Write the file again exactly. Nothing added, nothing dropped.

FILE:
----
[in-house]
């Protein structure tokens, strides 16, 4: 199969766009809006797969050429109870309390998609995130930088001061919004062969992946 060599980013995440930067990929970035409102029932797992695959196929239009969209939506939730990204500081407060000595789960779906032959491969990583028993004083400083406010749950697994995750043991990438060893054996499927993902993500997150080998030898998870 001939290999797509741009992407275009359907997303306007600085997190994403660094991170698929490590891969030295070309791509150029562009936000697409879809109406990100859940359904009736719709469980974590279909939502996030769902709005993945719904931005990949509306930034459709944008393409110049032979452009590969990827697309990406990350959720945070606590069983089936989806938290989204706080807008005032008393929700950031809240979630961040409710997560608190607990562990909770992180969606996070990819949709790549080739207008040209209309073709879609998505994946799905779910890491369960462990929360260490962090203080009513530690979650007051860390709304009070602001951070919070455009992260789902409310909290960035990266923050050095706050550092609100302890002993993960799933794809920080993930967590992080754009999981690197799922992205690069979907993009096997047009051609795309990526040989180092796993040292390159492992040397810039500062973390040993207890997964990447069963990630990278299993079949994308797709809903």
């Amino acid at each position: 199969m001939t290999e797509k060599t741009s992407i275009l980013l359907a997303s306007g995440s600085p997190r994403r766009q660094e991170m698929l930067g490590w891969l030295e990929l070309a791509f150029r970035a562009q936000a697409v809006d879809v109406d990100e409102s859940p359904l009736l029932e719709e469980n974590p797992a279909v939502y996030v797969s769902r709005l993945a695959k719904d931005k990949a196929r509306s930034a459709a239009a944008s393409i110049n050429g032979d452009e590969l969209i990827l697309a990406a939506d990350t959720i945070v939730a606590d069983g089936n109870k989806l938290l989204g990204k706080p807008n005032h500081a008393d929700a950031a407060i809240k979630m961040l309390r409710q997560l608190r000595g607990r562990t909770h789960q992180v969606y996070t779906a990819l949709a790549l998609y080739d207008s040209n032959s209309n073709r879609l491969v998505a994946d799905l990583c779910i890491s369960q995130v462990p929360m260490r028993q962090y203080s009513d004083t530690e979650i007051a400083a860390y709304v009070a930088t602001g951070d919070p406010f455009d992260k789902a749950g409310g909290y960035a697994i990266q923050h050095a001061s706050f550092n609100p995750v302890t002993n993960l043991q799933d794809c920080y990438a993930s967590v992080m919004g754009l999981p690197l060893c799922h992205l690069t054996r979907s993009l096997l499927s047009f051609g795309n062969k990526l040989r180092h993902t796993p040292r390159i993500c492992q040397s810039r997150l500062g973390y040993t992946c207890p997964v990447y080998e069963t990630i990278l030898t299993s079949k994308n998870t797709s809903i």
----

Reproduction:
[in-house]
């Protein structure tokens, strides 16, 4: 199969766009809006797969050429109870309390998609995130930088001061919004062969992946 060599980013995440930067990929970035409102029932797992695959196929239009969209939506939730990204500081407060000595789960779906032959491969990583028993004083400083406010749950697994995750043991990438060893054996499927993902993500997150080998030898998870 001939290999797509741009992407275009359907997303306007600085997190994403660094991170698929490590891969030295070309791509150029562009936000697409879809109406990100859940359904009736719709469980974590279909939502996030769902709005993945719904931005990949509306930034459709944008393409110049032979452009590969990827697309990406990350959720945070606590069983089936989806938290989204706080807008005032008393929700950031809240979630961040409710997560608190607990562990909770992180969606996070990819949709790549080739207008040209209309073709879609998505994946799905779910890491369960462990929360260490962090203080009513530690979650007051860390709304009070602001951070919070455009992260789902409310909290960035990266923050050095706050550092609100302890002993993960799933794809920080993930967590992080754009999981690197799922992205690069979907993009096997047009051609795309990526040989180092796993040292390159492992040397810039500062973390040993207890997964990447069963990630990278299993079949994308797709809903």
């Amino acid at each position: 199969m001939t290999e797509k060599t741009s992407i275009l980013l359907a997303s306007g995440s600085p997190r994403r766009q660094e991170m698929l930067g490590w891969l030295e990929l070309a791509f150029r970035a562009q936000a697409v809006d879809v109406d990100e409102s859940p359904l009736l029932e719709e469980n974590p797992a279909v939502y996030v797969s769902r709005l993945a695959k719904d931005k990949a196929r509306s930034a459709a239009a944008s393409i110049n050429g032979d452009e590969l969209i990827l697309a990406a939506d990350t959720i945070v939730a606590d069983g089936n109870k989806l938290l989204g990204k706080p807008n005032h500081a008393d929700a950031a407060i809240k979630m961040l309390r409710q997560l608190r000595g607990r562990t909770h789960q992180v969606y996070t779906a990819l949709a790549l998609y080739d207008s040209n032959s209309n073709r879609l491969v998505a994946d799905l990583c779910i890491s369960q995130v462990p929360m260490r028993q962090y203080s009513d004083t530690e979650i007051a400083a860390y709304v009070a930088t602001g951070d919070p406010f455009d992260k789902a749950g409310g909290y960035a697994i990266q923050h050095a001061s706050f550092n609100p995750v302890t002993n993960l043991q799933d794809c920080y990438a993930s967590v992080m919004g754009l999981p690197l060893c799922h992205l690069t054996r979907s993009l096997l499927s047009f051609g795309n062969k990526l040989r180092h993902t796993p040292r390159i993500c492992q040397s810039r997150l500062g973390y040993t992946c207890p997964v990447y080998e069963t990630i990278l030898t299993s079949k994308n998870t797709s809903i």